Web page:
May 11, 2009
When we consider adequate housing as a basic, human right, we must also consider the issue in relation to gender equality. Many women still find themselves excluded from certain aspects of housing, and approximately one-third of women in the world are living in inadequate housing conditions.
The struggles of women and the responsibilities involved in being a female head-of-household are elements that point out the vulnerability of these families in their right to adequate housing. Many of these women-headed households represent incomplete nuclear families, and are often characterized by a higher level of poverty and a lesser level of education.
According to 2006 CASEN surveys, there are 1,866,673 women-headed households in Chile. In other words, 35 percent of Chilean households—whether of single mothers, married women, widows, co-habituating couples or single women—all share the common characteristic that the main source of income for the family is provided by a woman. This woman head-of-household actively participates in the development of the family through activities in her neighborhood, community and elsewhere.
There are many factors which affect women’s access to housing, such as more limited access to the formal labor market, or being paid less than their male counterparts for the same type of work.
The precarious and crowded housing situation often contributes to higher levels of domestic violence and mental health issues—primarily affecting women and children, who spend significantly more time within the home.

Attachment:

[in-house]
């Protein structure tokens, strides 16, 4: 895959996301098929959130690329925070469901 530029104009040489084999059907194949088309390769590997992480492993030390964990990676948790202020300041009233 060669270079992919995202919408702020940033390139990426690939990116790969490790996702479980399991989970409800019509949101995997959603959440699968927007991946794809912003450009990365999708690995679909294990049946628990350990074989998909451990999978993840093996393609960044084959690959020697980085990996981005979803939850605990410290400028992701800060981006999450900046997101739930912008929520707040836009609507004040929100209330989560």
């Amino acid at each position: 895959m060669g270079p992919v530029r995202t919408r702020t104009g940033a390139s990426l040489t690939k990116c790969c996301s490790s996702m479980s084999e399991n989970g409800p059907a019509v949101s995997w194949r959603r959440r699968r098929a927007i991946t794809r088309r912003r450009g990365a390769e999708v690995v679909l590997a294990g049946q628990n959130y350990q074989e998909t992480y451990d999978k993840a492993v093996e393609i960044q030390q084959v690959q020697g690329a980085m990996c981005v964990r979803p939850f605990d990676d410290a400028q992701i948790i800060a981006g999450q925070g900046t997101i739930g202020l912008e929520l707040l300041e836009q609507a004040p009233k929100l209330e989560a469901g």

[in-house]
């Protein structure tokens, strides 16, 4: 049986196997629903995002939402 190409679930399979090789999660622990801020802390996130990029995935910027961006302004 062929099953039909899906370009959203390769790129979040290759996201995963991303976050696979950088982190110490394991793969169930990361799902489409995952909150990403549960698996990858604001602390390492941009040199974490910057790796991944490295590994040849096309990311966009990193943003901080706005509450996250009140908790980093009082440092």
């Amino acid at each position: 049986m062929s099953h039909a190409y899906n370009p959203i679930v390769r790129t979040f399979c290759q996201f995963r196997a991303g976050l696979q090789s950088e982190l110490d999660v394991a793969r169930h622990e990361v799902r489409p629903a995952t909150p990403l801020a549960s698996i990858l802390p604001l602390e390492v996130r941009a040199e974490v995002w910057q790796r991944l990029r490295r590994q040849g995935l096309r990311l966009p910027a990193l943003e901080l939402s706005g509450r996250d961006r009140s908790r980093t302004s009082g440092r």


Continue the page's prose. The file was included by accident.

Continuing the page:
Nevertheless, women heads-of-household bear the weight of their situation, and are often the ones who create new vehicles and networks through which to strengthen their family’s social capital, and participate with other community actors to create new opportunities.
Accessing or improving housing is an ambition shared by the entire household. However, in most cases, it is one overwhelmingly led by women. Women assume a central role in attaining their right to housing and participate more frequently in the public environment of their neighborhood. The community where a woman lives is a direct demonstration of her roles, interests, abilities and struggles.
As an example, the women of the project “Building Homes Without Borders”, and female leaders of housing committees for government subsidies, are more than just hard-working mothers. They are also the leading players in their family’s development, participating actively in community and nation-wide networks which join volunteers, technical assistance organizations, national government and private businesses. Of the 2,700 participating families in 2007 and 2008, 70 percent—in other words, 1,892 families—represents women-headed households.
“We understand that having a house is not a privilege, but a right. But this house also needs to be dignified, to meet our needs and the needs of our families. This is what our committee recognizes, and what we propose to achieve. With effort and hard work we will achieve it, the only thing that we can truly say with pride is…mission completed.”
“Looking Towards the Future” housing committee
Pudahuel Community – Santiago de Chile, Metropolitana region
Their active participation and leadership has not only created access to adequate housing. Today, positive changes are becoming evident, such as the reduction of child illnesses, improvement in family relations, a new generation of skills and an increased willingness to help others.
Watch our tribute to all mothers everywhere: Click here 
By Sonia Cárdenas, Social Mobilization for Housing Coordinator, Habitat for Humanity Chile.
Photos courtesy of Habitat for Humanity Chile.